Celebrating the world’s largest wildlife survey

Success measured in mail bags

Did you know that the Big Garden Birdwatch started out as an event for children? Back in 1979, the RSPB joined forces with BBC’s Blue Peter and called on children to let us know what birds they saw in their garden. Hundreds took up the call, and in those pre-digital days, dutifully posted in their findings. The early signs of success were there, with the RSPB team faced with an impressive 34 mail bags full of post to sort.

Our very own Ian Barthorpe, now a Visitor Experience Office at RSPB Minsmere, is one of those children who took part in the very first Birdwatch. He remembers it fondly:

“I was seven years old and watching Blue Peter. Peter Holden from the RSPB was on, and inspired me to take part. I was already a member of the Young Ornithologist’s Club (the RSPB’s then youth club) and this was an exciting opportunity to do something that I’d seen on the telly.”

The 'one-off' activity proved so successful that it grew into the regular event it is today. Although it wasn't until 2001 that we invited adults to join in the fun, too!

World’s largest wildlife survey

The popularity of the Birdwatch has grown year-on-year and now over 40 years later it is the world’s largest wildlife survey, with around half a million people regularly taking part. It is one of the biggest citizen science events around, as borne out by the stats.

  • Nearly 9 million hours have been spent watching garden birds since the Big Garden Birdwatch began in 1979
  • The total number of birds counted as part of the Big Garden Birdwatch since 1979, is around 137 million

A window into our wildlife

It’s an impressive amount of data, and the great thing about 40 years of the Big Garden Birdwatch is that we now have four decades of comparative results. The findings provide an important insight into how our wildlife is faring.

The Big Garden Birdwatch alerted us to the decline in song thrush numbers. This species was a firm fixture in the top 10 in 1979, but by 2019 numbers of song thrushes seen in gardens had declined by 76%, coming in at number 20.

It’s a change that Ian recognises in his own experiences of the Birdwatch: “I always enjoy seeing a song thrush and love listening to their song. They were always in the top ten seen during Big Garden Birdwatch but more recently they have dropped out, and we don’t see so many.”

Winners and losers

The Birdwatch has also shone a light on the declines of house sparrows and starlings. These birds have dropped by an alarming 56 and 80 per cent respectively in gardens across the UK since the Birdwatch began.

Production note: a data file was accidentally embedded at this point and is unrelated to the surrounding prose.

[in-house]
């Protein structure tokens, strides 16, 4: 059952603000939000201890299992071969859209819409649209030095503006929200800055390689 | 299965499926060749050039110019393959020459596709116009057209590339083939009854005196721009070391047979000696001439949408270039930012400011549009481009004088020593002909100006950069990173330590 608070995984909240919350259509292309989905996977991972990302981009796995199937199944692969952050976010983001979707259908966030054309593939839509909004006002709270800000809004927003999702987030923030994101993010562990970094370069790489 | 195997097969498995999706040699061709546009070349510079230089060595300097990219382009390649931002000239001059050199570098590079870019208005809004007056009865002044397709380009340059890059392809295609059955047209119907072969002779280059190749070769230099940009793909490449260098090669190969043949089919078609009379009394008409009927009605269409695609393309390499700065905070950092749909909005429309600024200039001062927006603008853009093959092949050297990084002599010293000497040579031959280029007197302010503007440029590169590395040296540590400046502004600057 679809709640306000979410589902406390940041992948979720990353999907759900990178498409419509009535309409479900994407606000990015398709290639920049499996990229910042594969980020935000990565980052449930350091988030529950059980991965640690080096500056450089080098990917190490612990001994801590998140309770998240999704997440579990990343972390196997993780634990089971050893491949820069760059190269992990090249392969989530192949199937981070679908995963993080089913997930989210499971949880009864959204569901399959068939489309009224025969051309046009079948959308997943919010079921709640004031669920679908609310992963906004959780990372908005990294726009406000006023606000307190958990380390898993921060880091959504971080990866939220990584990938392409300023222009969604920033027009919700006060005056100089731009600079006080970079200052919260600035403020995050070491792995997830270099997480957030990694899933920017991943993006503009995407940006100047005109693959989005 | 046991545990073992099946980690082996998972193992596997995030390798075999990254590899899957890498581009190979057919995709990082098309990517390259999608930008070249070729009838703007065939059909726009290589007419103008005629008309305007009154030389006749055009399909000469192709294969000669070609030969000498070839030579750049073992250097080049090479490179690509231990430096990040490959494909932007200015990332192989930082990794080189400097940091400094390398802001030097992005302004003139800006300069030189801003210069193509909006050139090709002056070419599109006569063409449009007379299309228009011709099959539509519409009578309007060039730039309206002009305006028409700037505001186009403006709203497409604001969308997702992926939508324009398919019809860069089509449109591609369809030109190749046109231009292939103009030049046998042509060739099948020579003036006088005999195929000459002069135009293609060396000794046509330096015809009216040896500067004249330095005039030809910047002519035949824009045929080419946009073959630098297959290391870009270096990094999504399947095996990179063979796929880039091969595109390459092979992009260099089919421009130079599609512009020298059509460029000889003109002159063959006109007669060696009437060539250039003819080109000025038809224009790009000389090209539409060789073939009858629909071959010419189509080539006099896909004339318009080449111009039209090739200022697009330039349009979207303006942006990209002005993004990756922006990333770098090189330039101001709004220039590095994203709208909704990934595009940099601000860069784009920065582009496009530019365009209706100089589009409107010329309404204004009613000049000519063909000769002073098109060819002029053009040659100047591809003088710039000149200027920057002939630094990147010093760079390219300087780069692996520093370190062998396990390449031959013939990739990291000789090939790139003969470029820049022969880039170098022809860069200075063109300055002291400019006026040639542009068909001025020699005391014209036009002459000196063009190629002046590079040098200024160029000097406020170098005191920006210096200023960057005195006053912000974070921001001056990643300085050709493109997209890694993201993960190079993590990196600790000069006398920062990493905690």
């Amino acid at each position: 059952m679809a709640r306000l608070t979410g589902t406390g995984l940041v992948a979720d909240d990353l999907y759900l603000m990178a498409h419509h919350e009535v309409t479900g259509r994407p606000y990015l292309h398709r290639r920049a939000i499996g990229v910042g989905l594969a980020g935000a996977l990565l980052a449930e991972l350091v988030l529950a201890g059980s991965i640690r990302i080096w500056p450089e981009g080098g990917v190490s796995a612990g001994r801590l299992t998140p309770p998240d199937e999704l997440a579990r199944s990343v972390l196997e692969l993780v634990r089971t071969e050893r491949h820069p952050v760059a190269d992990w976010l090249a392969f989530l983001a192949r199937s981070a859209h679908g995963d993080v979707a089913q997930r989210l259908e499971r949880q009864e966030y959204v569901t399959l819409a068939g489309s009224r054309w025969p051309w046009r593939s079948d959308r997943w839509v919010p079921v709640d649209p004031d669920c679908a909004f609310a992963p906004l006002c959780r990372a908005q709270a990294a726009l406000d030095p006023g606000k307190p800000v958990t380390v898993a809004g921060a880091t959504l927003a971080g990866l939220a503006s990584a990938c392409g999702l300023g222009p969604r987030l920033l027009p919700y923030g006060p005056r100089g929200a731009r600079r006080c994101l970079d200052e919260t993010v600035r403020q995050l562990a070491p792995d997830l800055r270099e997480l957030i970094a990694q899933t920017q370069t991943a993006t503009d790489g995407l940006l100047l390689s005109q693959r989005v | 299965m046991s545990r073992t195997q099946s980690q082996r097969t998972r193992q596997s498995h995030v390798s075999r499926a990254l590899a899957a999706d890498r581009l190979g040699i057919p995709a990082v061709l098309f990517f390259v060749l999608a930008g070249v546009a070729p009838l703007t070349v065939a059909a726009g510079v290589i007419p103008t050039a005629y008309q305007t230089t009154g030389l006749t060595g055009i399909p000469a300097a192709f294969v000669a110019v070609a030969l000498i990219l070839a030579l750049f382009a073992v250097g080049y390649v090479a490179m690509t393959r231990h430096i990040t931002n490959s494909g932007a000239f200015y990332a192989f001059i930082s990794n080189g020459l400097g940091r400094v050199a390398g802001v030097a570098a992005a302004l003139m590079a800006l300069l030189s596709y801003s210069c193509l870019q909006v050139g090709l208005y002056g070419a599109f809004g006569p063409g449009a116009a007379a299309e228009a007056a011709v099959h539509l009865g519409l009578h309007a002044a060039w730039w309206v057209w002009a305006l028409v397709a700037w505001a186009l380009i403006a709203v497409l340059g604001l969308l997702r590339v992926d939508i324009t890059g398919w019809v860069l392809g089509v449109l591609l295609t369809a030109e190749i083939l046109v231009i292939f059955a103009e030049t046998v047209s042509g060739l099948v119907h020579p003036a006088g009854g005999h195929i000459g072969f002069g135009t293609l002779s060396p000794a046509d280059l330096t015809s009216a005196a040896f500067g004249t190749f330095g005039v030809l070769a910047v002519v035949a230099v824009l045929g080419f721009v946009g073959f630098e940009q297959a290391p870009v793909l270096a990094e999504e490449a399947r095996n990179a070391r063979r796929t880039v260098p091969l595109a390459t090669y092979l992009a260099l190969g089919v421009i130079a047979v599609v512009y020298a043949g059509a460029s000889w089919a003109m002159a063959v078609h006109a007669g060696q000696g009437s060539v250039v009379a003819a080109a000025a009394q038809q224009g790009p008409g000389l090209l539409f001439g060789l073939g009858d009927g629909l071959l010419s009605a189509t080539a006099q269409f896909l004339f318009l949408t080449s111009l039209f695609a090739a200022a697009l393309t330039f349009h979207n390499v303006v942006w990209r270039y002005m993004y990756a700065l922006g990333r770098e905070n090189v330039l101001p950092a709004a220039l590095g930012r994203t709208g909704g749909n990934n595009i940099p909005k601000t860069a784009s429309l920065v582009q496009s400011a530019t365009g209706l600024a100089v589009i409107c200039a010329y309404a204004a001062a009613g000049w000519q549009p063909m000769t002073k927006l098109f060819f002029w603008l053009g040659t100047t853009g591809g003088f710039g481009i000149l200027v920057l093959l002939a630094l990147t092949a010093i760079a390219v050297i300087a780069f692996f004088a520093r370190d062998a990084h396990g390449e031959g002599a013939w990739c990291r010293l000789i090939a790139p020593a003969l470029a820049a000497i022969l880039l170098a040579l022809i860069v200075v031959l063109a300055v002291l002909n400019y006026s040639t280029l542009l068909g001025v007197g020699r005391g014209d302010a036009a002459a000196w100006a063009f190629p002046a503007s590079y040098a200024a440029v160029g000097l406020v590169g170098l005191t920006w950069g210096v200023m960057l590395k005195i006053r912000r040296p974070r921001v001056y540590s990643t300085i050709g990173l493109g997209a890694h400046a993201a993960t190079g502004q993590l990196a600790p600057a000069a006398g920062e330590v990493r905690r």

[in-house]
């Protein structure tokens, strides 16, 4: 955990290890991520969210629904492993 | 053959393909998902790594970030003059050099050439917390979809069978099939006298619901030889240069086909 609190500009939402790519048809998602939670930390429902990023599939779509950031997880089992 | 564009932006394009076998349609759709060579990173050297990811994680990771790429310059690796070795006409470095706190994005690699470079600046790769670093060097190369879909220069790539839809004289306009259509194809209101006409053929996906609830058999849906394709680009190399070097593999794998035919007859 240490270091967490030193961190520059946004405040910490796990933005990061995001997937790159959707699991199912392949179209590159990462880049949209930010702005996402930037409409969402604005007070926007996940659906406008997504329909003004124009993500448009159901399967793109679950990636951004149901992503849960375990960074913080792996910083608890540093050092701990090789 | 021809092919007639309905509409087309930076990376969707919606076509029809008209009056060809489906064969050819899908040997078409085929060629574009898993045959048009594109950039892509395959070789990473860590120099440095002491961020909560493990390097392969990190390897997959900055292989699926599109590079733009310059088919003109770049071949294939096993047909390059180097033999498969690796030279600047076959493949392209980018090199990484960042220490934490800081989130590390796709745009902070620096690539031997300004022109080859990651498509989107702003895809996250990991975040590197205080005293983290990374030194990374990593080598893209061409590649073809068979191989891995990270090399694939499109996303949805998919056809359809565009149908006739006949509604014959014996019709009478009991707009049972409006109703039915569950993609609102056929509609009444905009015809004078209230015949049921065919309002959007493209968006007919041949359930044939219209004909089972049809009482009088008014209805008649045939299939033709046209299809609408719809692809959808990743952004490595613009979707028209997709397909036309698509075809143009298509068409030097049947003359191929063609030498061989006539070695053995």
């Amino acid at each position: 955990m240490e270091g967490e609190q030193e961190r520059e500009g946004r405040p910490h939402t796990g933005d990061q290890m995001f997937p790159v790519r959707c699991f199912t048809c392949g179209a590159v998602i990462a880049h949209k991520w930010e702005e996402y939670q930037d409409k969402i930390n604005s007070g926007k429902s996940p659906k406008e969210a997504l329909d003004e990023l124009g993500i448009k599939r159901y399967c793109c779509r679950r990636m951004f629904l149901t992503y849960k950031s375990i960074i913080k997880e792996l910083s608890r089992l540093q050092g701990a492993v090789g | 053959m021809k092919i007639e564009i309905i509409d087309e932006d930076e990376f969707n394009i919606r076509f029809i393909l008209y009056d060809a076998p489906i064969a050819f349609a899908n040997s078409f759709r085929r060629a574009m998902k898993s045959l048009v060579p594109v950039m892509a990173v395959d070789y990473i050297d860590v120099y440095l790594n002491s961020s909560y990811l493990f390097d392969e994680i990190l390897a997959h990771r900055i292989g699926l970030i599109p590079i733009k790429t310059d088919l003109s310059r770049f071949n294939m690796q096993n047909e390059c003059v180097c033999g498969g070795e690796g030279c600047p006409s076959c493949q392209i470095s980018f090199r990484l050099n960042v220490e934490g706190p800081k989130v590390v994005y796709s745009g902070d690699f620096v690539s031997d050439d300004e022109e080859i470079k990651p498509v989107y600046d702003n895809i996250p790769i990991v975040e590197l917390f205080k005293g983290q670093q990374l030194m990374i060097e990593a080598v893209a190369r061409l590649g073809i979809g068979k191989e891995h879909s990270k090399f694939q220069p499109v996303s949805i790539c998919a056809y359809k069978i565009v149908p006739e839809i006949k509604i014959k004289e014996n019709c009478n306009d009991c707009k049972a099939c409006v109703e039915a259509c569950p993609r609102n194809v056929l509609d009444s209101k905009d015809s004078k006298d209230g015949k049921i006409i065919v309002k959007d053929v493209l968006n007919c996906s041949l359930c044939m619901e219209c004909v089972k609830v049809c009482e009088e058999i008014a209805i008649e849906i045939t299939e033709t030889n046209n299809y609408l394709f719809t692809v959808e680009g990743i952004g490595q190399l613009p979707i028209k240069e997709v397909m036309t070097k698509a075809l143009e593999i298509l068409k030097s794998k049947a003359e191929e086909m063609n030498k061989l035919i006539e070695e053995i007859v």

As RSPB Director of Communications, Rebecca Munro acknowledges: “With nearly half a million people now regularly taking part, coupled with 40 years’ worth of data, Big Garden Birdwatch allows us to monitor trends and helps us understand how birds are doing. With results from so many gardens, we are able to create a 'snapshot' of bird numbers across the UK.”

It’s also true that there have been increases in some species. Great tits are up by 68% since the first Birdwatch and in 2016 long-tailed tits flew into the Big Garden Birdwatch top 10, after the average number seen visiting gardens across the UK increased by 44 per cent.

RSPB Minsmere’s Ian has also seen some changes in his own garden over the years: “Back when I started, I wouldn’t expect goldfinches and long tailed tits. It was sparrows, dunnocks, chaffinches, robins, song thrushes and blue tits. Now there seems to be a much bigger variety of birds: goldfinches, long tailed tits and even siskins are much more common.”

Changes in the climate would also seem to be having an impact. Over recent decades blackcaps have also seen increasingly in gardens in winter. Although these birds are primarily summer visitors to the UK, some are spending the milder winters in the UK rather than migrating further south in Europe.

Wild and wonderful

The Birdwatch is also not without its oddities and sometimes some very unusual visitors turn up, including an American robin in Putney, a black-throated thrush on the Isle of Bute, and a common rosefinch in Yorkshire. In 2014, a yellow-rumped warbler, which usually spends winter in South America, turned up in a garden in Durham.

Less unusual but no less thrilling was the explosion of waxwings visiting gardens in 2017. Usually found feasting on berries in Scandinavia, these winter visitors come to the UK when there is a lack of food in their native countries. In 2017, waxwings were seen in around 11 times more gardens compared with the last couple of years.

More than a bird survey

In recent years the Big Garden Birdwatch has expanded beyond birds. Since 2014 we’ve asked people about other wildlife that visits their garden. In 2019, around two-thirds of those who responded had spotted a hedgehog during the year, while around three-quarters have seen a frog and just over half recorded a toad.

The joy of taking part

Despite any differences across the years, it’s clear that what unites the Big Garden Birdwatch across time and among those taking part is the pure sense of excitement and joy that the Birdwatch brings, as well as the involvement in citizen science. Asked why people should take part, Ian explains: “It’s great fun and it’s incredibly valuable – a source of great year-on-year data about our garden birds. And it’s a great way to take time out, come together and enjoy wildlife.”

It’s a view echoed by many Big Garden Birdwatchers that we’ve spoken to, including TV presenter and naturalist Chris Packham. Describing his love for the Birdwatch, Chris Packham explains: “There’s no doubt in my mind that the RSPB’s Big Garden Birdwatch is one of the greatest pieces of citizen science that’s done anywhere on earth – so to play a tiny role in that is always a privilege.”